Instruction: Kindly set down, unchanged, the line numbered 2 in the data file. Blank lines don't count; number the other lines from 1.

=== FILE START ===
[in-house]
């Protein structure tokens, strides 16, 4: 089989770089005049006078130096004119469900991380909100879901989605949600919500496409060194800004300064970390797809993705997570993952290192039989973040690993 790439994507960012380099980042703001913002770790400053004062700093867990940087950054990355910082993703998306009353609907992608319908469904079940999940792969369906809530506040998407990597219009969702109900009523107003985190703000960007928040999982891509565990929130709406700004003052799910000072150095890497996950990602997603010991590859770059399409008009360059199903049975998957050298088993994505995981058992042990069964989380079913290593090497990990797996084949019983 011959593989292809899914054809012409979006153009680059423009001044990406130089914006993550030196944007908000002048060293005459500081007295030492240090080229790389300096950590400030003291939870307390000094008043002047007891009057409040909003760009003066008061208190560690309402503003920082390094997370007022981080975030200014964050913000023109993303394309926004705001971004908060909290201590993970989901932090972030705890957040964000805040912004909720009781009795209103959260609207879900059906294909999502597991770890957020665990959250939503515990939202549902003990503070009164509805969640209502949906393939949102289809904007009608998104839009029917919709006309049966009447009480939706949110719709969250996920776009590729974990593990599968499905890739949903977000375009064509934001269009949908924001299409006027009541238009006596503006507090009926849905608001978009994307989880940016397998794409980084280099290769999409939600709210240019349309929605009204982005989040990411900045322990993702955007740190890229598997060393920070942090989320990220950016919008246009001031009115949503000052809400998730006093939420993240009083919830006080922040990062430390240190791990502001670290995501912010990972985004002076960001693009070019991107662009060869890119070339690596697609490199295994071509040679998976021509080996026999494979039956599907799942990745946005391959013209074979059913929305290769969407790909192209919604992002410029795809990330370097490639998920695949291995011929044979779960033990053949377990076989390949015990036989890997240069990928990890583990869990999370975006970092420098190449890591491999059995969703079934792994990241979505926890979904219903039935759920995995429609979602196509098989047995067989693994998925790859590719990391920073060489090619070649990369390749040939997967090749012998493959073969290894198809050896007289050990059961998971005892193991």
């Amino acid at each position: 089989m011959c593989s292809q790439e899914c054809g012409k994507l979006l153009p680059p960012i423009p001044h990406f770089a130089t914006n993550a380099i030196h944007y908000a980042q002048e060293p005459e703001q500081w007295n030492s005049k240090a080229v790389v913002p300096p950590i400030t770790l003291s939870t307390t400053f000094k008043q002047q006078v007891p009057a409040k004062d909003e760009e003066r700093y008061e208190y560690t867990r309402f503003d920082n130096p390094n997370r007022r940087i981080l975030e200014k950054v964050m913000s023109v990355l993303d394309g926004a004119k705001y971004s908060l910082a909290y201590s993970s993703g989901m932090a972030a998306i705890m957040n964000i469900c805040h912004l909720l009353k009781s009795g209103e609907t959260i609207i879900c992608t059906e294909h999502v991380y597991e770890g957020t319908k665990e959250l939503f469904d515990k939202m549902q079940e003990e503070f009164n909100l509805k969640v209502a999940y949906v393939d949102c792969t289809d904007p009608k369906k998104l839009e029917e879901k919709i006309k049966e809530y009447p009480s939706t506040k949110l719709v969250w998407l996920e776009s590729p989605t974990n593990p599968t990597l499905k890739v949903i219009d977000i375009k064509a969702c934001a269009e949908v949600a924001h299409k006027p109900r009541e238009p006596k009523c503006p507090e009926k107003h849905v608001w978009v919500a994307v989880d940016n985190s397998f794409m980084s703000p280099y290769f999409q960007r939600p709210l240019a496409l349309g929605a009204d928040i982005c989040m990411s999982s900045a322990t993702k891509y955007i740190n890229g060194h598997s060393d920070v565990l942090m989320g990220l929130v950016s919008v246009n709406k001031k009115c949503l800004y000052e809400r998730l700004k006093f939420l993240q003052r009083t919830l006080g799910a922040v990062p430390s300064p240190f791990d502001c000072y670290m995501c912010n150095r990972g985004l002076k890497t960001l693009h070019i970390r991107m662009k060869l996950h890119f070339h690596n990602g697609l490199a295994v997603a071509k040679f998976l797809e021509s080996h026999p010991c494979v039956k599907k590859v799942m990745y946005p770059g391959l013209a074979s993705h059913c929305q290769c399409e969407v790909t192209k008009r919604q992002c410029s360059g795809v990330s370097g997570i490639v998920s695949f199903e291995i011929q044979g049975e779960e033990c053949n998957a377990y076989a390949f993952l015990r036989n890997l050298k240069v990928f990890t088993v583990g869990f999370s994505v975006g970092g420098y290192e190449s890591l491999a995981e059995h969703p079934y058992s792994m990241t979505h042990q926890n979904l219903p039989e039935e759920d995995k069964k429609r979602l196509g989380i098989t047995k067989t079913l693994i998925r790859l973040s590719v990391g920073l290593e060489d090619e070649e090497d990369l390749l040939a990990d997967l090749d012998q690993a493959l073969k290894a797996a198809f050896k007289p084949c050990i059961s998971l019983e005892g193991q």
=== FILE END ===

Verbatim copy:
């Protein structure tokens, strides 16, 4: 089989770089005049006078130096004119469900991380909100879901989605949600919500496409060194800004300064970390797809993705997570993952290192039989973040690993 790439994507960012380099980042703001913002770790400053004062700093867990940087950054990355910082993703998306009353609907992608319908469904079940999940792969369906809530506040998407990597219009969702109900009523107003985190703000960007928040999982891509565990929130709406700004003052799910000072150095890497996950990602997603010991590859770059399409008009360059199903049975998957050298088993994505995981058992042990069964989380079913290593090497990990797996084949019983 011959593989292809899914054809012409979006153009680059423009001044990406130089914006993550030196944007908000002048060293005459500081007295030492240090080229790389300096950590400030003291939870307390000094008043002047007891009057409040909003760009003066008061208190560690309402503003920082390094997370007022981080975030200014964050913000023109993303394309926004705001971004908060909290201590993970989901932090972030705890957040964000805040912004909720009781009795209103959260609207879900059906294909999502597991770890957020665990959250939503515990939202549902003990503070009164509805969640209502949906393939949102289809904007009608998104839009029917919709006309049966009447009480939706949110719709969250996920776009590729974990593990599968499905890739949903977000375009064509934001269009949908924001299409006027009541238009006596503006507090009926849905608001978009994307989880940016397998794409980084280099290769999409939600709210240019349309929605009204982005989040990411900045322990993702955007740190890229598997060393920070942090989320990220950016919008246009001031009115949503000052809400998730006093939420993240009083919830006080922040990062430390240190791990502001670290995501912010990972985004002076960001693009070019991107662009060869890119070339690596697609490199295994071509040679998976021509080996026999494979039956599907799942990745946005391959013209074979059913929305290769969407790909192209919604992002410029795809990330370097490639998920695949291995011929044979779960033990053949377990076989390949015990036989890997240069990928990890583990869990999370975006970092420098190449890591491999059995969703079934792994990241979505926890979904219903039935759920995995429609979602196509098989047995067989693994998925790859590719990391920073060489090619070649990369390749040939997967090749012998493959073969290894198809050896007289050990059961998971005892193991």